Ann: I agree that they're there simultaneously, and in many cases you don't need to choose.
Francis: If I'm generating, I'd like to generate only a single S of S.
Ann: If we're getting these things in the case where they're producing the same strings, can arbitrarily choose one or the other of the subgraphs to generate from, and it won't make a difference. Could work mechanically.
Dan: Do we get a differentiation if we look at the conjoined one: The Secretaries of State and War. In that case I can't use a single entity,
Francis: … unless we do some extra processing.
Ann: Do we get the entities out of there?
Dan/Francis: We were hoping to do so, via some additional magic. Going to need two secretaries.
Francis: If we're doing NEs through trigger rules, then we have mechanisms for forking.
oe: By moving NER to the MRS level, we thought we'd have a better handle on doing this kind of thing.
Ann: Will have to think about that example. Not sure I can see how the parallel analysis idea will work in that case.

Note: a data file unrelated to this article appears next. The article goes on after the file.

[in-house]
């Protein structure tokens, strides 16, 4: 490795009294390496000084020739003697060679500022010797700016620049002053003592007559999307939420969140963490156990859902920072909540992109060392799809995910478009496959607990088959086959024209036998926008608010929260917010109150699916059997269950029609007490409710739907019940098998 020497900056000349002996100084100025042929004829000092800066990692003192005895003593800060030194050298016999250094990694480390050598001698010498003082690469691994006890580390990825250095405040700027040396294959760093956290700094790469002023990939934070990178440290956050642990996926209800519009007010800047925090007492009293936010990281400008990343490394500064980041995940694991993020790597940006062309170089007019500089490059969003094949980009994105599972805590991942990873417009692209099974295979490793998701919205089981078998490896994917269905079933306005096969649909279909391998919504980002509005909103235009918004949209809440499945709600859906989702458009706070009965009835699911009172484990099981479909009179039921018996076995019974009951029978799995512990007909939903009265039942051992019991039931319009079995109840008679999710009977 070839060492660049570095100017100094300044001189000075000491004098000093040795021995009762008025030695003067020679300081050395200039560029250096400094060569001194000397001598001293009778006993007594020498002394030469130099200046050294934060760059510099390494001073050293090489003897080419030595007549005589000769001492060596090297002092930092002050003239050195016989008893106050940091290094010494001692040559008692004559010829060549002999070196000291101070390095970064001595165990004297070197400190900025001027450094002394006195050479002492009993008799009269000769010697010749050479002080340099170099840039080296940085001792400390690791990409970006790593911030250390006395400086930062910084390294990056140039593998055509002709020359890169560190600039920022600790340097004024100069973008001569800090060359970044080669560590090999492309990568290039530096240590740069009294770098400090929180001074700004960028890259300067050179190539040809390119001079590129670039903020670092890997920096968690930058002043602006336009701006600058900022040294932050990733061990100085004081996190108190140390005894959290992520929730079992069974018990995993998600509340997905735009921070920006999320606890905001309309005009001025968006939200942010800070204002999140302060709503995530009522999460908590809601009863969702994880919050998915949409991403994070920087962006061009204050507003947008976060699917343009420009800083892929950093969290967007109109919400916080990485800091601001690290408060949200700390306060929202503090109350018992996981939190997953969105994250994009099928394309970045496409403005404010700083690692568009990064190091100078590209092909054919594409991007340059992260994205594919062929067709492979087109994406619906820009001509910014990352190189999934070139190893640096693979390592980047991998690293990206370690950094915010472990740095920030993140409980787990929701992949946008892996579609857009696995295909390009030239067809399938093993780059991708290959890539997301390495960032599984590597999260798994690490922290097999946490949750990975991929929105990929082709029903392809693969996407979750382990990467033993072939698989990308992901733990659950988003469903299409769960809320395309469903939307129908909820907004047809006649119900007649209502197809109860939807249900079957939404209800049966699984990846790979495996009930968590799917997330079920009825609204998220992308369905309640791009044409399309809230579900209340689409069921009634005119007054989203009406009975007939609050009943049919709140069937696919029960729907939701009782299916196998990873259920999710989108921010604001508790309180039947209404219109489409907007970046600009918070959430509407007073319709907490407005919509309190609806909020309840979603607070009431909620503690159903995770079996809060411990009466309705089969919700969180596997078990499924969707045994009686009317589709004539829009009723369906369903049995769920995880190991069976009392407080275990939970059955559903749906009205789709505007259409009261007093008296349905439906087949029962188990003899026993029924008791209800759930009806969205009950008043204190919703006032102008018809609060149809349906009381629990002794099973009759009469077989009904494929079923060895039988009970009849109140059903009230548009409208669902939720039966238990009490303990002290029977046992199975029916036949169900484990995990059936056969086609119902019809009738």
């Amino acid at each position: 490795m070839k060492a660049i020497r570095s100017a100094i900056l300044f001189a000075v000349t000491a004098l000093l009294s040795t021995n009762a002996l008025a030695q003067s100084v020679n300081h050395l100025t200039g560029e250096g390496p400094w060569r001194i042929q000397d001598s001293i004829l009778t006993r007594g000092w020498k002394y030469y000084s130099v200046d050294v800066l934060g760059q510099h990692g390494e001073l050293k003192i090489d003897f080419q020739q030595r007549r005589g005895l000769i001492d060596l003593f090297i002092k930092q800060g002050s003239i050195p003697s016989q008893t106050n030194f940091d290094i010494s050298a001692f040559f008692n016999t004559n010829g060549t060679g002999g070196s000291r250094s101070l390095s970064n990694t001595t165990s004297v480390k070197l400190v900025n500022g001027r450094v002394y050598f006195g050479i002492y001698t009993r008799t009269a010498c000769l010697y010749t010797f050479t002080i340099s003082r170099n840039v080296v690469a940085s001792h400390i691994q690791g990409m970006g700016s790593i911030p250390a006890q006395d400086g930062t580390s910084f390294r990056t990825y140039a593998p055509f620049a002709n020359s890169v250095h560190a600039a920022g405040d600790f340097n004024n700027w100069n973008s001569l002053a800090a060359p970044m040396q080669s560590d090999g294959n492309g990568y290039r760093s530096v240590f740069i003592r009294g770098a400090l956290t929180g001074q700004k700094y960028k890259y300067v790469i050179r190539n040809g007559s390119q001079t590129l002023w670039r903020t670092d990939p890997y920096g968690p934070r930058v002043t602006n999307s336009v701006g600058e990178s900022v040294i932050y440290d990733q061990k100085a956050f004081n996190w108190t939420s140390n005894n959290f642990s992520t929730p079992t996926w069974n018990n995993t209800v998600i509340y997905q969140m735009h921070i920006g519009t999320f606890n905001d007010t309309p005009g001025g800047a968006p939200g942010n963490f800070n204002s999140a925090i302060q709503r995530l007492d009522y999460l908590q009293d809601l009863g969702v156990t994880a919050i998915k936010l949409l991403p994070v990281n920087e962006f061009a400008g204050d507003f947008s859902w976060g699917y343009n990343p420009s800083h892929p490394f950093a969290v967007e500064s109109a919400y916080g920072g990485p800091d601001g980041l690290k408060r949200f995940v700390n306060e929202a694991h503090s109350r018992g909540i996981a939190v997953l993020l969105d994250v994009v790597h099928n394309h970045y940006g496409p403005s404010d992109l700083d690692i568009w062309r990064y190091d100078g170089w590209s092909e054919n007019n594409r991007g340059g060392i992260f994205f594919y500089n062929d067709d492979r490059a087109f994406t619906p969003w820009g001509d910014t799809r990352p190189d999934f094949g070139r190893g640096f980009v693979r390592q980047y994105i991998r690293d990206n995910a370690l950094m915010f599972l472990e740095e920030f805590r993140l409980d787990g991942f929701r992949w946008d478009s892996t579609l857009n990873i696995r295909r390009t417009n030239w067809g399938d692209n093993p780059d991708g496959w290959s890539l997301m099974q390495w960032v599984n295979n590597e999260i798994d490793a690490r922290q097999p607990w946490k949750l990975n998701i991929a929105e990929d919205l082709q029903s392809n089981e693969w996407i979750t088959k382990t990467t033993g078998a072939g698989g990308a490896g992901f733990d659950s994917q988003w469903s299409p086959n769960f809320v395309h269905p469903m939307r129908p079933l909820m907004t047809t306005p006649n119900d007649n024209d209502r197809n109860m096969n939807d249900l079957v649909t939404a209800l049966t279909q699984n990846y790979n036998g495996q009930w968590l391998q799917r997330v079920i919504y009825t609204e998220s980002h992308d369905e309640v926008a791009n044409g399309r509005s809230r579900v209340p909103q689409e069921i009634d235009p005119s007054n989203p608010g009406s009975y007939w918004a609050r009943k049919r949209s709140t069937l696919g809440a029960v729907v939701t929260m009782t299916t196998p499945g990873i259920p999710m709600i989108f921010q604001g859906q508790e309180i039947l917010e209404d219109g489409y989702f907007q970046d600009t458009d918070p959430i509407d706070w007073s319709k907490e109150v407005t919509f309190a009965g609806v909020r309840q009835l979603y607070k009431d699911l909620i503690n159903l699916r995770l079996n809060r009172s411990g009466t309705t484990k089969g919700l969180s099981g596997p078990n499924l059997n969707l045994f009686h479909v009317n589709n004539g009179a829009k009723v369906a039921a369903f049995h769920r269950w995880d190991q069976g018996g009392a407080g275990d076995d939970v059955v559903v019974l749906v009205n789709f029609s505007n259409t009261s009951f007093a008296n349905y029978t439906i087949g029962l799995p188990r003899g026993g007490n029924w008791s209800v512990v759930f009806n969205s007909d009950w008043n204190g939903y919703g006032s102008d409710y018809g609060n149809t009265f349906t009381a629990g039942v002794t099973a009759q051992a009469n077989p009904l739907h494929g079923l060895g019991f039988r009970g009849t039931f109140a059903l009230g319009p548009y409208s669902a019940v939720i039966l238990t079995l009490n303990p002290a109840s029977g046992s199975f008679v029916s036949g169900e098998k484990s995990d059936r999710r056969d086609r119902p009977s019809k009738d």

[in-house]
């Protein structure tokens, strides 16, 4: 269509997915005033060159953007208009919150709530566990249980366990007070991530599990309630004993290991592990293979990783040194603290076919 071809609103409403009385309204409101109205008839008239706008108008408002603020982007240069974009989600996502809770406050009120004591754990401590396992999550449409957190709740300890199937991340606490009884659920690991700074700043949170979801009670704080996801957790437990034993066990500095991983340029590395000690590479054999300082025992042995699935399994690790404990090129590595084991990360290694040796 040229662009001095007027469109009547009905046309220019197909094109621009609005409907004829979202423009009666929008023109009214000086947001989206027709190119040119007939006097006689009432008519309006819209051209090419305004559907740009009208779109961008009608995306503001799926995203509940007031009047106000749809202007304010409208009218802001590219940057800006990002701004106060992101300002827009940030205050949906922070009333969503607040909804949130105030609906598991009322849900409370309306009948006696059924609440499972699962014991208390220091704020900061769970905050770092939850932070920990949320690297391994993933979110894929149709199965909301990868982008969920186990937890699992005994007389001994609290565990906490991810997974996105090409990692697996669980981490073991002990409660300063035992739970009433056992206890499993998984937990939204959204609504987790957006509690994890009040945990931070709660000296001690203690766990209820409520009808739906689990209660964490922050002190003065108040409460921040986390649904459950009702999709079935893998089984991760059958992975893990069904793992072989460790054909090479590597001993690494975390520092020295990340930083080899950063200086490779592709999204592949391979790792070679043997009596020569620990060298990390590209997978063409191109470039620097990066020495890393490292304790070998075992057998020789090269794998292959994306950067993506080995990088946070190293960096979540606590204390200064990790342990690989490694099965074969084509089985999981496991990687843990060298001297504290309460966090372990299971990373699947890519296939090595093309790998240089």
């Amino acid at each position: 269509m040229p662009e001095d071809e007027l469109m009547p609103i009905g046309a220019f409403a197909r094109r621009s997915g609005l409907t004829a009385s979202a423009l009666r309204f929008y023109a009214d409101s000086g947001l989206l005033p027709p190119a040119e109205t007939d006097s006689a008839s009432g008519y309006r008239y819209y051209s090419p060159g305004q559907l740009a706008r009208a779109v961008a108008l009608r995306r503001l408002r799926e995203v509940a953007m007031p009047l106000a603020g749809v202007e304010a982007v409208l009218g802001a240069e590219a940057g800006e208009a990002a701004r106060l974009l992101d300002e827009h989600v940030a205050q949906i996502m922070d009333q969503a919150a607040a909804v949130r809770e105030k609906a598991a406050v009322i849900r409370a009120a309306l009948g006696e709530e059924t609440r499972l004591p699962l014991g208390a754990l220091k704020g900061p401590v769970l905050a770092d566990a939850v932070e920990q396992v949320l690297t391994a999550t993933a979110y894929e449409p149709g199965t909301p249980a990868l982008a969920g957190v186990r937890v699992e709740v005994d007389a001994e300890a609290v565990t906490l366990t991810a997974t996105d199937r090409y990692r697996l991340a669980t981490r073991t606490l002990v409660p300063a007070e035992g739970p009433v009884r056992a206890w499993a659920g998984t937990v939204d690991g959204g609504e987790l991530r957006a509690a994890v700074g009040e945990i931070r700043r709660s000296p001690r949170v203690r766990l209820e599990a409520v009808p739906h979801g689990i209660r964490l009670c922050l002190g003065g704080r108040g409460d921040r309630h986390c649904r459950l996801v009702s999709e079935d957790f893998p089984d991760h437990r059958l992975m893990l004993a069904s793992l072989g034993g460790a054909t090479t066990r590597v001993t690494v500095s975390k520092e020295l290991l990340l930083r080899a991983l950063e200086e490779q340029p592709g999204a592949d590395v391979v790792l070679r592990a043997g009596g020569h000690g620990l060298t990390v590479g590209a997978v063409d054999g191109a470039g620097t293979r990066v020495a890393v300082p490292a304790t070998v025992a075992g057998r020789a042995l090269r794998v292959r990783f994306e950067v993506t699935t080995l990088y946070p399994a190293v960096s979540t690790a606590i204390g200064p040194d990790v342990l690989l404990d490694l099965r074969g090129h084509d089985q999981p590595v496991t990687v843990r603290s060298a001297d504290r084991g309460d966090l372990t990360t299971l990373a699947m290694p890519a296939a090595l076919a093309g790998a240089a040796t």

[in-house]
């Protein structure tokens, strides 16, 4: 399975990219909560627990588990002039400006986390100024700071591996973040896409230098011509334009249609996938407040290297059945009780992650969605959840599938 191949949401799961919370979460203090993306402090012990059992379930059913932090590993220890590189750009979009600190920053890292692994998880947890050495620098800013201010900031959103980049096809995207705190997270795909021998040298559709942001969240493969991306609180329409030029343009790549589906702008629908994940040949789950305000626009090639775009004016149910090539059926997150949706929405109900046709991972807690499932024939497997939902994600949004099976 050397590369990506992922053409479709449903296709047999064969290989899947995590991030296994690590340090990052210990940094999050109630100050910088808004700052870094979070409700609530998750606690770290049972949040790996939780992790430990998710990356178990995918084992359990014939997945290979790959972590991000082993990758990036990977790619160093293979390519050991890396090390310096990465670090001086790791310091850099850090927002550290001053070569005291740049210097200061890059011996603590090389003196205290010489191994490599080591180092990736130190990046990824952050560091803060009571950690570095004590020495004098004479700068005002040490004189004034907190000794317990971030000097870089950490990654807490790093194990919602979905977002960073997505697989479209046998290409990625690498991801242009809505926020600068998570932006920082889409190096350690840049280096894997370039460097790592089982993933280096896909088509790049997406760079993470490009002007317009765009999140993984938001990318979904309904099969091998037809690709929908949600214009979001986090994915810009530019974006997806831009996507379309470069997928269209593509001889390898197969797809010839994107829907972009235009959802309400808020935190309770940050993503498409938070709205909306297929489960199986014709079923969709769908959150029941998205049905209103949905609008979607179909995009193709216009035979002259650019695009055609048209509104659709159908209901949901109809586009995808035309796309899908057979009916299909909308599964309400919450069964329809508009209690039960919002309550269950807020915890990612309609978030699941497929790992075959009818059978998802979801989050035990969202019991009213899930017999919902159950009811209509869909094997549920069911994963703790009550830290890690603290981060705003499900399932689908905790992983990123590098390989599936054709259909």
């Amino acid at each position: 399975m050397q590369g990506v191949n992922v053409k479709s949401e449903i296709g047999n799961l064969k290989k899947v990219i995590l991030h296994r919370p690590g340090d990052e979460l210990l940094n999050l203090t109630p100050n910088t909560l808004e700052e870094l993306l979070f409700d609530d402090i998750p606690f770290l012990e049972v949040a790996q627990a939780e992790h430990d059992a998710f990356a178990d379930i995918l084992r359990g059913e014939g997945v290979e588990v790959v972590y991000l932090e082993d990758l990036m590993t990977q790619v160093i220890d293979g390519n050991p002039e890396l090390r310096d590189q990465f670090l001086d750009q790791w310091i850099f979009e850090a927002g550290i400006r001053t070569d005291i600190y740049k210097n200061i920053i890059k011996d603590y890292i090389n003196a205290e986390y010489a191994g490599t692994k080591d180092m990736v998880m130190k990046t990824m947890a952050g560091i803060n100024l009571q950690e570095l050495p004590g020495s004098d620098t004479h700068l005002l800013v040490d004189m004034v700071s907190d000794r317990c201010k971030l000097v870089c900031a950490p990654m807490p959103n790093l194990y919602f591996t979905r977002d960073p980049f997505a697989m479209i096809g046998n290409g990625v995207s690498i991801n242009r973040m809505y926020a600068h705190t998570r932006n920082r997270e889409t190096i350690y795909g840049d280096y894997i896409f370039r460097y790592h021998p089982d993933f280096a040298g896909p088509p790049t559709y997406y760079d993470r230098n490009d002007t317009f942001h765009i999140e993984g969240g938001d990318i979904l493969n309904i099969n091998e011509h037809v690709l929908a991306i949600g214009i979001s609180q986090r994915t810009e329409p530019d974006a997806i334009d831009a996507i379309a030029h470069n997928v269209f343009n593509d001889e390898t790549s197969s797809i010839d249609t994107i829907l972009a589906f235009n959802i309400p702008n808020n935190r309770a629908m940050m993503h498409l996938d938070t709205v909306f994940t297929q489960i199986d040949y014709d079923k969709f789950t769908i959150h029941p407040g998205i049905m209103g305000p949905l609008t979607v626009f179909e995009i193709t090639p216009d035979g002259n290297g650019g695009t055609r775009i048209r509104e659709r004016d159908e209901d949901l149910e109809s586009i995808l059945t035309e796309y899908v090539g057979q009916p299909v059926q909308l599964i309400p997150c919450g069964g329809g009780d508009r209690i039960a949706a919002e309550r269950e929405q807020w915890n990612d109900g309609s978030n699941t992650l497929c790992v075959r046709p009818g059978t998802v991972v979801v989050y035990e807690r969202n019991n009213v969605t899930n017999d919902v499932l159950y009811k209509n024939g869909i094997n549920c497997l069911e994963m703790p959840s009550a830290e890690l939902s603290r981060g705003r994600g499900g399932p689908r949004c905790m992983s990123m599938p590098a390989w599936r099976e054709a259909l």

Dan: In practice, we'll need some as-yet specified additional machinery in order to be able to hold that dual view. In the near term we'll have to fall back to the decomposed representation for generation.
Ann: Might not get the most compact one.
Francis: It's not wrong to generate that.
Woodley: It's more helpful than the user asked for, getting to The Secretaries of State and Defense if they gave you S. of State and S of War.
Francis: I don't want to generate The S. of State the S. of State left.
Woodley: You won't, it's ungrammatical.
oe: There's only one x.
Francis: And it's not a problem to have two EPs with the same char variable?
oe: Currently it is. We're talking about a bright and rosy future.
Francis: Checking that the bright and rosy future is well-formed.
Dan/oe: What about the S of State of State.
Ann: Two parallel subgraphs/lattice-y thing. Pick one and generate.